The winter of 1995 in Krakow was the coldest winter I have ever spent in Poland. For several months the thermometer varied between minus twenty and minus ten. I remember one day when it was minus five all day and it was great. During that time the heating in the student academy where I lived broke down, and until it was decided to buy an electric stove, it was cool for two weeks. I was in my room sitting at my desk, with my coat, gloves, woolen hat and double socks on my feet, reading in Polish, for the first time in my life, Quo vadis. The person in charge of the house arrived with a thermometer and said: "Father, you can't complain, your room is at zero degrees, neither hot nor cold. I didn't care, because I was engrossed in my room, absorbed by Quo vadis. Exciting reading. But let's leave personal memories aside and return to the article.
With the experience of the Trilogy and its success, Sienkiewicz is going to change the setting: instead of the history of Poland in the second half of the 17th century, let's go to Rome, to the last years of Emperor Nero (63-68). However, the system works the same way: real history and fictional history intertwine in a thread of love affair that gives continuity, consistency and tension to the reading.
Quo vadis According to a legendary tradition, during Nero's persecution of the Christians, Peter was fleeing from Rome along the Appian Way. He then saw the risen Lord going in the opposite direction, towards Rome, and said to him: Quo vadis, Domine? To which Jesus replies: "I am going to be crucified in Rome for the second time because you are abandoning my flock". Ashamed of his cowardice, Peter returns to Rome to face his destiny: martyrdom.
Quo vadis masterfully narrates what Rome was like in the first century. The historical thread of the novel focuses on the person of the Roman Emperor Nero, as well as the persecution and spread of the Christian faith. The contrast between the Roman Empire and the early Christians is presented. There is a contrast between the pagan debauchery of the imperial palace with the power of the moral reasons of the followers of Christ, which would later become the basis for the construction of European civilization.
The main plot of the novel is the love story between Marcus Vinicius and Lygia. They belong to two separate worlds: Vinicius is a Roman patrician, a member of the army, Lygia belongs to a barbarian tribe and is a hostage in a Roman and Christian family. The love plot, which is logically fictitious, decisively influences the development of the action in which Ligia's escape, Vinicius' search for his beloved, the kidnapping attempt, Vinicius' transformation and baptism, and Ligia's miraculous salvation in the circus stand out. The climax of the plot is the confrontation of Ursus, Lygia's protector, with the bull. The man's victory over the animal in the circus arena symbolizes a happy ending to the plot since, from then on, Lygia, Vinicius and Ursus himself are in the hands of the Roman people. This is a key event since, at that very moment, the people turn their backs on Nero and declare themselves in favor of the Christians.
An important figure in the play is Petronius, a Roman patrician, a close advisor to Nero, who is an example of the taste and elegance of classical antiquity. arbiter elegantiaePetronius, symbolizes the classical culture of the past, grandiose in comparison with the one that reigns during Nero's rule, a culture in constant decadence. Throughout a constant struggle between life and death, Petronius criticizes the idea of the emperor and loses.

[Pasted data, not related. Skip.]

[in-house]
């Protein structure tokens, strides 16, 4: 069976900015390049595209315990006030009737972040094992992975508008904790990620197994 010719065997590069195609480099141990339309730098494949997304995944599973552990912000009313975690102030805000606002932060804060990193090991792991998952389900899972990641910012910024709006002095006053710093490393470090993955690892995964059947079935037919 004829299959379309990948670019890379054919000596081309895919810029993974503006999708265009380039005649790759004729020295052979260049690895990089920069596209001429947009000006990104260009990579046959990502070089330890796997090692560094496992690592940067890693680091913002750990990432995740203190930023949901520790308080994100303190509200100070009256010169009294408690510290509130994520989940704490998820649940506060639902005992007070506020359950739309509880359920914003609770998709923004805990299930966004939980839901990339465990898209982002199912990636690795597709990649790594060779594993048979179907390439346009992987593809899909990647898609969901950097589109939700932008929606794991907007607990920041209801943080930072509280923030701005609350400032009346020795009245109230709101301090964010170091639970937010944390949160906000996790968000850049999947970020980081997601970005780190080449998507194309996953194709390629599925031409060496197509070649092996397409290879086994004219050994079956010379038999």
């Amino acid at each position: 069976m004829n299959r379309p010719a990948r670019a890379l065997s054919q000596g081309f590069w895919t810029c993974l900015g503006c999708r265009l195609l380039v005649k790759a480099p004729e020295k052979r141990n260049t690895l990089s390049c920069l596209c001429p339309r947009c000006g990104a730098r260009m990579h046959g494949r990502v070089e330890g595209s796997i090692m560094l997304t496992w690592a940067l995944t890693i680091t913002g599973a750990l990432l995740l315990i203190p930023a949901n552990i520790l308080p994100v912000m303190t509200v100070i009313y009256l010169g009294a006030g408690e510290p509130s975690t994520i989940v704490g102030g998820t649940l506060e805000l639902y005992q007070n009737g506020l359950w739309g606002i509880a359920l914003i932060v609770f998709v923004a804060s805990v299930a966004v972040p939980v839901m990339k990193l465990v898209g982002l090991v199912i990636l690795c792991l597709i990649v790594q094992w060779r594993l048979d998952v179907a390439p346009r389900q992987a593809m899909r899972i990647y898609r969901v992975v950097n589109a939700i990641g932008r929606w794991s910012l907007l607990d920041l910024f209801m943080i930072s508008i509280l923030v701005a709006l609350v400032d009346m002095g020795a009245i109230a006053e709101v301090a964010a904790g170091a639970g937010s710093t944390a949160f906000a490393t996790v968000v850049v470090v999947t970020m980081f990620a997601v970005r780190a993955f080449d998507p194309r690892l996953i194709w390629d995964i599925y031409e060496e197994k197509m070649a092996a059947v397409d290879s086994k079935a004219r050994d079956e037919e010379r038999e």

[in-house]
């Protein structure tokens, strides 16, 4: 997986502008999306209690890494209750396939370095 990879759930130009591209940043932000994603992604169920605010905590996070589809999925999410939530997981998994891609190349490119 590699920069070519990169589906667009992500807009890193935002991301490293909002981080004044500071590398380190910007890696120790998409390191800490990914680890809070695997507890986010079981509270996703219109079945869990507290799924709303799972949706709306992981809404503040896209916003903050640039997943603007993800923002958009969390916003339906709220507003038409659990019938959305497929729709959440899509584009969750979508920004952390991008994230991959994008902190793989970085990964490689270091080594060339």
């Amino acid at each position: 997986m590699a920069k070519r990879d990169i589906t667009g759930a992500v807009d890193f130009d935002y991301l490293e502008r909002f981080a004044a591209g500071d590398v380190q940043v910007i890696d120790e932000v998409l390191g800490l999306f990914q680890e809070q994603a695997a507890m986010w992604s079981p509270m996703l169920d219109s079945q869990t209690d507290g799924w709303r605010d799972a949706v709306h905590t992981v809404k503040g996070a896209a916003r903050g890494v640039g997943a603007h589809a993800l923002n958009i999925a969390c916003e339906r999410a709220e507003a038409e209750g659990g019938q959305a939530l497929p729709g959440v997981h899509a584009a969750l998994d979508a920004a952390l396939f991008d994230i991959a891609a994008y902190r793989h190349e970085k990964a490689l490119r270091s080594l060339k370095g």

The most tragic and comic character is Chilon Chilonides, a skeptical sophist with no moral principles. He pretends to be a Christian to betray them. He sells as slaves the family of Glaucus, a Christian doctor of Greek descent, who also betrayed dies a martyr by forgiving Chilon. Thanks to this example a radical change occurs in the despicable sophist and in the end he dies on the cross in defense of those he has betrayed: the Christians.
In this great novel it is worth noting how well represented and written is the Rome of the first century. Sienkiewicz was very well documented. There is a great praise for the greatness of the Roman Empire with its virtues and defects. Secondly, how well he describes the early Christians. Men and women passionate for Christ: the virtues of justice, honor and dignity, purity and poverty are admirable in them. They were Christians who believed and prayed. In a good review of this novel the author wondered if the description of these early Christians, of their exemplary life, is really an invention of Sienkiewicz or if it actually happened.
It is a narrative full of Christian values. Perhaps the first of them is the love between Vinicius and Lygia. Vinicius, who has met Lygia in the Roman family of which he is a hostage, guest and even relative, falls madly in love. He wants to possess her by abusing her in Nero's orgies, but Lygia is not willing. Vinicius discovers little by little that he loves Lygia because there is a secret in her, something that makes her strong, pure, just. Vinicius discovers Lygia's great secret: she is a Christian. Vinicius is desperately looking for Lygia and wants to conquer her love, so he begins to learn about Christianity. What he discovers astonishes him: a whole new world, a new way of thinking, living and treating people. Vinicius, seeking and loving Ligia, is as if unconsciously seeking and loving her secret: Jesus Christ.